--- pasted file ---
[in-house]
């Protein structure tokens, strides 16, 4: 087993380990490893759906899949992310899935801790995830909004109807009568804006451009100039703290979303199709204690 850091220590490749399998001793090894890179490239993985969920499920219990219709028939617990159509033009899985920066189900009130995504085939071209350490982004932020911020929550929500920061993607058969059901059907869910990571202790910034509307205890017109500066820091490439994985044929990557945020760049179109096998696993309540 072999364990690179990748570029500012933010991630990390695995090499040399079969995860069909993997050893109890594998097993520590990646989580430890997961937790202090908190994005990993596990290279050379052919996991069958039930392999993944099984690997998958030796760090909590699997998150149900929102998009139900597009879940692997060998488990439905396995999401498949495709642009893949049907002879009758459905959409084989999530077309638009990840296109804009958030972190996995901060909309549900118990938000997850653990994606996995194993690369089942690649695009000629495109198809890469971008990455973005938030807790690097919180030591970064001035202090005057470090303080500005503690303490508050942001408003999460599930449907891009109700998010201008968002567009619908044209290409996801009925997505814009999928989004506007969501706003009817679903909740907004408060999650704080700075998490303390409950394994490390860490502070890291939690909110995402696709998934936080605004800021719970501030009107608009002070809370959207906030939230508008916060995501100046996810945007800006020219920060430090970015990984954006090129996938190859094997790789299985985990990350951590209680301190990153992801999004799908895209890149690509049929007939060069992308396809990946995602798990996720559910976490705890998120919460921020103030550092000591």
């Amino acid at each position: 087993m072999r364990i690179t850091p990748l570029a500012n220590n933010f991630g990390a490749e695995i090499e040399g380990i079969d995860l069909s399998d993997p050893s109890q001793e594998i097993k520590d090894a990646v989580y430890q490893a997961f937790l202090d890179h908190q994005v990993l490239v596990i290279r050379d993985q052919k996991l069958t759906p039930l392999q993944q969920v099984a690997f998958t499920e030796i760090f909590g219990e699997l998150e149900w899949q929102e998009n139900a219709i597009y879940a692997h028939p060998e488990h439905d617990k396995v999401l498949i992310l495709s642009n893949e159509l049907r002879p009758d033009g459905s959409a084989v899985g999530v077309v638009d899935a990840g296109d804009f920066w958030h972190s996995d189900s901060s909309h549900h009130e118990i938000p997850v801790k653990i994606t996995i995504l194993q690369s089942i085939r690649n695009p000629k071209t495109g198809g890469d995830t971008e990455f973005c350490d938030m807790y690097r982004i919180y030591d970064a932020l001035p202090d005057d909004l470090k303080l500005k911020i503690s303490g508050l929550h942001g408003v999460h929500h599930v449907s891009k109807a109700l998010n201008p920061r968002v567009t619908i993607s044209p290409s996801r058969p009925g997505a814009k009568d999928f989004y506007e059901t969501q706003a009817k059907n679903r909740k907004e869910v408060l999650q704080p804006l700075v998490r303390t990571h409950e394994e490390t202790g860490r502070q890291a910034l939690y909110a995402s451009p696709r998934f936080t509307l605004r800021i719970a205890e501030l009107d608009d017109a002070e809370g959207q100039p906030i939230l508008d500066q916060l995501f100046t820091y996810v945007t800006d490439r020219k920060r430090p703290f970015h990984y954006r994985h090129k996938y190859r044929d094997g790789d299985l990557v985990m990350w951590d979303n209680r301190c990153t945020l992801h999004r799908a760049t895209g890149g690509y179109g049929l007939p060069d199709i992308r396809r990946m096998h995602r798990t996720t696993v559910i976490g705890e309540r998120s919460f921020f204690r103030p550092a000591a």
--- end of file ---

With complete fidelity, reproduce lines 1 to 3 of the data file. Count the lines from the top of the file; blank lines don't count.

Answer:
[in-house]
């Protein structure tokens, strides 16, 4: 087993380990490893759906899949992310899935801790995830909004109807009568804006451009100039703290979303199709204690 850091220590490749399998001793090894890179490239993985969920499920219990219709028939617990159509033009899985920066189900009130995504085939071209350490982004932020911020929550929500920061993607058969059901059907869910990571202790910034509307205890017109500066820091490439994985044929990557945020760049179109096998696993309540 072999364990690179990748570029500012933010991630990390695995090499040399079969995860069909993997050893109890594998097993520590990646989580430890997961937790202090908190994005990993596990290279050379052919996991069958039930392999993944099984690997998958030796760090909590699997998150149900929102998009139900597009879940692997060998488990439905396995999401498949495709642009893949049907002879009758459905959409084989999530077309638009990840296109804009958030972190996995901060909309549900118990938000997850653990994606996995194993690369089942690649695009000629495109198809890469971008990455973005938030807790690097919180030591970064001035202090005057470090303080500005503690303490508050942001408003999460599930449907891009109700998010201008968002567009619908044209290409996801009925997505814009999928989004506007969501706003009817679903909740907004408060999650704080700075998490303390409950394994490390860490502070890291939690909110995402696709998934936080605004800021719970501030009107608009002070809370959207906030939230508008916060995501100046996810945007800006020219920060430090970015990984954006090129996938190859094997790789299985985990990350951590209680301190990153992801999004799908895209890149690509049929007939060069992308396809990946995602798990996720559910976490705890998120919460921020103030550092000591």
């Amino acid at each position: 087993m072999r364990i690179t850091p990748l570029a500012n220590n933010f991630g990390a490749e695995i090499e040399g380990i079969d995860l069909s399998d993997p050893s109890q001793e594998i097993k520590d090894a990646v989580y430890q490893a997961f937790l202090d890179h908190q994005v990993l490239v596990i290279r050379d993985q052919k996991l069958t759906p039930l392999q993944q969920v099984a690997f998958t499920e030796i760090f909590g219990e699997l998150e149900w899949q929102e998009n139900a219709i597009y879940a692997h028939p060998e488990h439905d617990k396995v999401l498949i992310l495709s642009n893949e159509l049907r002879p009758d033009g459905s959409a084989v899985g999530v077309v638009d899935a990840g296109d804009f920066w958030h972190s996995d189900s901060s909309h549900h009130e118990i938000p997850v801790k653990i994606t996995i995504l194993q690369s089942i085939r690649n695009p000629k071209t495109g198809g890469d995830t971008e990455f973005c350490d938030m807790y690097r982004i919180y030591d970064a932020l001035p202090d005057d909004l470090k303080l500005k911020i503690s303490g508050l929550h942001g408003v999460h929500h599930v449907s891009k109807a109700l998010n201008p920061r968002v567009t619908i993607s044209p290409s996801r058969p009925g997505a814009k009568d999928f989004y506007e059901t969501q706003a009817k059907n679903r909740k907004e869910v408060l999650q704080p804006l700075v998490r303390t990571h409950e394994e490390t202790g860490r502070q890291a910034l939690y909110a995402s451009p696709r998934f936080t509307l605004r800021i719970a205890e501030l009107d608009d017109a002070e809370g959207q100039p906030i939230l508008d500066q916060l995501f100046t820091y996810v945007t800006d490439r020219k920060r430090p703290f970015h990984y954006r994985h090129k996938y190859r044929d094997g790789d299985l990557v985990m990350w951590d979303n209680r301190c990153t945020l992801h999004r799908a760049t895209g890149g690509y179109g049929l007939p060069d199709i992308r396809r990946m096998h995602r798990t996720t696993v559910i976490g705890e309540r998120s919460f921020f204690r103030p550092a000591a």